typo_muchBeyond that, however, self-publishing seems to be the last resort of the uninformed, the desperate, the stubborn,  the delusional, and the…gosh, I was hoping I’d think of something neutral to put in here that would allow the self-publishing believers who don’t think of themselves as any of the above to walk away from this blog post without wanting to kill me.  Fail.  Um, the easily satisfied?

At any rate, from my occasional encounters with people who believe in self-publishing, I perceive the rhetoric of self-publication to be that the publishing industry is inept, corrupt, sheep-like, narrow-minded, or some other epithet that explains why traditional publishers don’t want to publish a particular book much beloved by its writer.  The rest of the rhetoric goes like this: I know some self-published books are really bad, but mine is really well written but too controversial or innovative or just too darn good!

So let me just say, the current rate of disappointing books to good books among the traditionally published books I’ve bought or checked out of the library runs at about 3 in 10.  Seriously, of every ten books I buy or check out, I find only 7 of them both readable and enjoyable.  Two of the other three tend to be not to my taste, but typically at least one of the three is poorly written or indifferently edited.

As for self-published books, the rate of disappointing books to good books runs at about 9 in 10.  Don’t think I’m making that up.  I didn’t pull that ratio out of my ass.  I have some experience reading self-published books, some of it quite by chance and some it a product of my own perverse curiosity.

When my husband was stationed in Classifiedistan with the Marines, he was tormented by a lack of reading material.  Being a bit of a scammer, he contacted Alibris, the used book seller, and asked about creating a program to get books to Marines and soldiers in Classifiedistan.  Alibris agreed and asked Hubby for a list of books, which he provided.  Shortly thereafter, Alibris customers began buying books off the list to be shipped overseas.

It got big.  Really big.  Think pallets of books.  This was in 2001 and everyone was eager to “support the troops.”

When Hubby returned home, some of the books followed him, because they came addressed to him personally.  Over the next several months, we received many boxes of books, including several that contained multiple copies of self-published books.  It was clear in those cases that the authors had purchased and shipped the books themselves.  Never mind that those books weren’t on Hubby’s request list, making the whole thing smack of a sleazy sort of self-promotion to a captive audience, the books were uniformly bad.  Bad.  Laughably bad.  If I’d been asked to critique or edit those books, I would have returned them filled with notes and corrections.  I didn’t even know these people and I was embarrassed for them having published those books under their real names–I assumed.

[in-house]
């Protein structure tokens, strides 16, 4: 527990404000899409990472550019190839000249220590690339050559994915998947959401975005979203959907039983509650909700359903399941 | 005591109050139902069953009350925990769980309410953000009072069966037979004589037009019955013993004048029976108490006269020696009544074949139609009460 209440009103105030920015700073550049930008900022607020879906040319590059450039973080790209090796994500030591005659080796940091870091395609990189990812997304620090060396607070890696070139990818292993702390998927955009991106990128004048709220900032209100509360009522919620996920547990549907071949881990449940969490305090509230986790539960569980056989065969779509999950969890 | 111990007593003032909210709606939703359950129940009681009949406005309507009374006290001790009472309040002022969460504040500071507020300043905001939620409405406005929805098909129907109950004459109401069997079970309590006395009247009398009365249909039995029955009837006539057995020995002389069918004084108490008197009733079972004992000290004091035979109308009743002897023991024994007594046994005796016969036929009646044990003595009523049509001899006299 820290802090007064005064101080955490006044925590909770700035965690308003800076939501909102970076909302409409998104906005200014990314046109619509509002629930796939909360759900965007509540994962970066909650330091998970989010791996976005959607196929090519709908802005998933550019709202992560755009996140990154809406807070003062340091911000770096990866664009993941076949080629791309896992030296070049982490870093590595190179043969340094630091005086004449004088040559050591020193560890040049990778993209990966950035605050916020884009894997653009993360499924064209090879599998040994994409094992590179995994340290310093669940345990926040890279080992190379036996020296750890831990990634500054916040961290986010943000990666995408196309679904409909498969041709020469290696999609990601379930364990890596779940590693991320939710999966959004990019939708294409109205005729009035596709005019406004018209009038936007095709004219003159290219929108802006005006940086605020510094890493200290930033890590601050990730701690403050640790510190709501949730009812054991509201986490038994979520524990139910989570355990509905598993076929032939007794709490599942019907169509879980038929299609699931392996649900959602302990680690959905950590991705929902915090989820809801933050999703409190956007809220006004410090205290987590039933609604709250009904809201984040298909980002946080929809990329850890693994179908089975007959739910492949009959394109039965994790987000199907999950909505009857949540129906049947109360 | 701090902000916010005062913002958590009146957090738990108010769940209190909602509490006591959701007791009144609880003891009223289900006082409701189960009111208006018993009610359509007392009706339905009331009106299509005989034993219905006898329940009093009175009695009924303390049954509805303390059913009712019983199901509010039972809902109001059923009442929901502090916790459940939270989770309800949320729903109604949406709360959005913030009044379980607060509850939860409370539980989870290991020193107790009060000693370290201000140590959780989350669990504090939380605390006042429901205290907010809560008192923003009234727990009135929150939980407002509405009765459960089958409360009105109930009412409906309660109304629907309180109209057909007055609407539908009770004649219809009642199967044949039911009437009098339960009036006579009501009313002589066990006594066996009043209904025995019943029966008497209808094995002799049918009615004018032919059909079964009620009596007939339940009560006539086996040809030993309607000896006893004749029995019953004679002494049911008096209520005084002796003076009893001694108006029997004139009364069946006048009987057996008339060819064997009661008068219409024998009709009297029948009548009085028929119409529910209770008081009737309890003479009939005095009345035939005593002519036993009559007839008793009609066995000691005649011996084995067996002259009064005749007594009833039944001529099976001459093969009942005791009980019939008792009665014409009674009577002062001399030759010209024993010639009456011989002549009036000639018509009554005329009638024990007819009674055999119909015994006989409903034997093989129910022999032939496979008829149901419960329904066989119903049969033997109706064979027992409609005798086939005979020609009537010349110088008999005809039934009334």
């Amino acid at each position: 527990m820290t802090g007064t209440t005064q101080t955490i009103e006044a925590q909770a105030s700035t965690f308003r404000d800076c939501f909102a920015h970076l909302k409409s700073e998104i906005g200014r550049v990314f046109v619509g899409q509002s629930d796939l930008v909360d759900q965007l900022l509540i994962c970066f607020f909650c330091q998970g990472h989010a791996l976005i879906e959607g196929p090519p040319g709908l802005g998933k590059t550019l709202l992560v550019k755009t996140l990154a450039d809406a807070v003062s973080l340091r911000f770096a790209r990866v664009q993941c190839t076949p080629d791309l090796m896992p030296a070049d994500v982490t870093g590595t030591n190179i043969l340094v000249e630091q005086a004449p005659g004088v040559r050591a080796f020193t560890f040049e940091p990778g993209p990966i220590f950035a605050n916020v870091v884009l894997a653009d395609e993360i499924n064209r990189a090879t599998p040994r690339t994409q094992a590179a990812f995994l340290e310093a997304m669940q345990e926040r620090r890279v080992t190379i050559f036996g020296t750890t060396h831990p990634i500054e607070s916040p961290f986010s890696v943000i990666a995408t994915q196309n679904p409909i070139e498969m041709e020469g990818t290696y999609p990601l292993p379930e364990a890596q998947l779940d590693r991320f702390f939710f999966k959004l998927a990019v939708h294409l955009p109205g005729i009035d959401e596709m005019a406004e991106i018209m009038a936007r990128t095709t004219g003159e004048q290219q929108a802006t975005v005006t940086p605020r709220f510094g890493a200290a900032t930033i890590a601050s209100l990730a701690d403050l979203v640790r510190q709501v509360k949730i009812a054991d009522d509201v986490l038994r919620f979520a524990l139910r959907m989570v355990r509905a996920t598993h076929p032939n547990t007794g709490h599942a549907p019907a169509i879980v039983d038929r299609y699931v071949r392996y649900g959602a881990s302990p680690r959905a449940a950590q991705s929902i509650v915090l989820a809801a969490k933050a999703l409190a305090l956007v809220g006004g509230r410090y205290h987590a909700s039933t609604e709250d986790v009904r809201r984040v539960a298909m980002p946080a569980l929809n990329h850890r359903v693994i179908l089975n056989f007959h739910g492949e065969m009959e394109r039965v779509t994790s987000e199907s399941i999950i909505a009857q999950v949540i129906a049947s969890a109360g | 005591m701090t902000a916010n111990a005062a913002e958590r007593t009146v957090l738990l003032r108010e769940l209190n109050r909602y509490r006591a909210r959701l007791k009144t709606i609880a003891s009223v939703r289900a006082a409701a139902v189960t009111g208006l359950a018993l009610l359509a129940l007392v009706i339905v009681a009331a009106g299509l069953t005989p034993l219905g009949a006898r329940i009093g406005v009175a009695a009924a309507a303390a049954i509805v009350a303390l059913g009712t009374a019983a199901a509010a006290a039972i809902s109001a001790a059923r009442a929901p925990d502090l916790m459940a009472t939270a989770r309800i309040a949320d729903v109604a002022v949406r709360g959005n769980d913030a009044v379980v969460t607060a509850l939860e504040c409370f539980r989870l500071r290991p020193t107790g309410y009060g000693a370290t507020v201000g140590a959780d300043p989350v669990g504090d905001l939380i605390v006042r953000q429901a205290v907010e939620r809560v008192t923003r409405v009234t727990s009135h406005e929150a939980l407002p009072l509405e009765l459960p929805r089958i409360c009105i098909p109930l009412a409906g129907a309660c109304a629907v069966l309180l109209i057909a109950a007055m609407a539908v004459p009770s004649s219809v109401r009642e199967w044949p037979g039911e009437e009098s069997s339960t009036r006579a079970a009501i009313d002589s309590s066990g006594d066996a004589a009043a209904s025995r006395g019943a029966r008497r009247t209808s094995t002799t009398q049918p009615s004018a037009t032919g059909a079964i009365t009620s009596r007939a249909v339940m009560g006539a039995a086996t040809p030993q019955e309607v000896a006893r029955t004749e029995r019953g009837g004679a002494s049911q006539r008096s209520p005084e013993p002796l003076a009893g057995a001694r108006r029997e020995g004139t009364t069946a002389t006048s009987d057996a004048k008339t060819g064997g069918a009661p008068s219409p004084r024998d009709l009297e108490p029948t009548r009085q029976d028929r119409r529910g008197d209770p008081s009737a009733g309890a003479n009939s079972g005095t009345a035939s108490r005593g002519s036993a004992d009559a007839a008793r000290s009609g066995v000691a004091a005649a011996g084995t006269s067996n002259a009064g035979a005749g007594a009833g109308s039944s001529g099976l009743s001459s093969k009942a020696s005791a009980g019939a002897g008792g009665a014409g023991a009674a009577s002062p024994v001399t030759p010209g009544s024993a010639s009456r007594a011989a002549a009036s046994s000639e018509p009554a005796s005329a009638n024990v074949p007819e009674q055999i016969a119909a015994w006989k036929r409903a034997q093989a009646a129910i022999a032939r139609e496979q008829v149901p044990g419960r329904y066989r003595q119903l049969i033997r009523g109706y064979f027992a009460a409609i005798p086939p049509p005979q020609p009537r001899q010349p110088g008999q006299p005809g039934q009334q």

That first brush with the self-publishing world created my morbid curiosity.  I found myself at library donation sales and used book stores and garage sales, sifting through boxes of books for the self-published ones.  In an interesting turn of events, I learned that my boss had published a book.  My co-workers talked about it as something very important and special.  She’d written a whole suspense novel and had it published!  Then I looked the book up and learned it was self-published.  It was also available used from amazon.com, for a penny plus postage.

I bought it, of course, and learned two things.  1.) Someone who knew my boss well enough to get the book signed had later sold it to a used book dealer.  2.) My boss could put together a grammatically correct sentence, but her dialog and description were death-dealingly boring.  I tried to read the book and foundered after a mere 30 pages.  I later passed it surreptitiously to another unindoctrinated co-worker who experienced the same level of proxy-embarrassment.

After that I went through a few months of buying a variety of self-published books for a penny plus postage.  I suppose I was searching for that elusive thing: the self-published book that was truly too good, too controversial, too innovative for traditional publishing.  I haven’t found it yet, but more than that I haven’t found even one self-published book that left me thinking positive things about the author’s decision to publish.  (Excepting the niche market element I cited earlier, which represents my 1 in 10 that I consider readable.)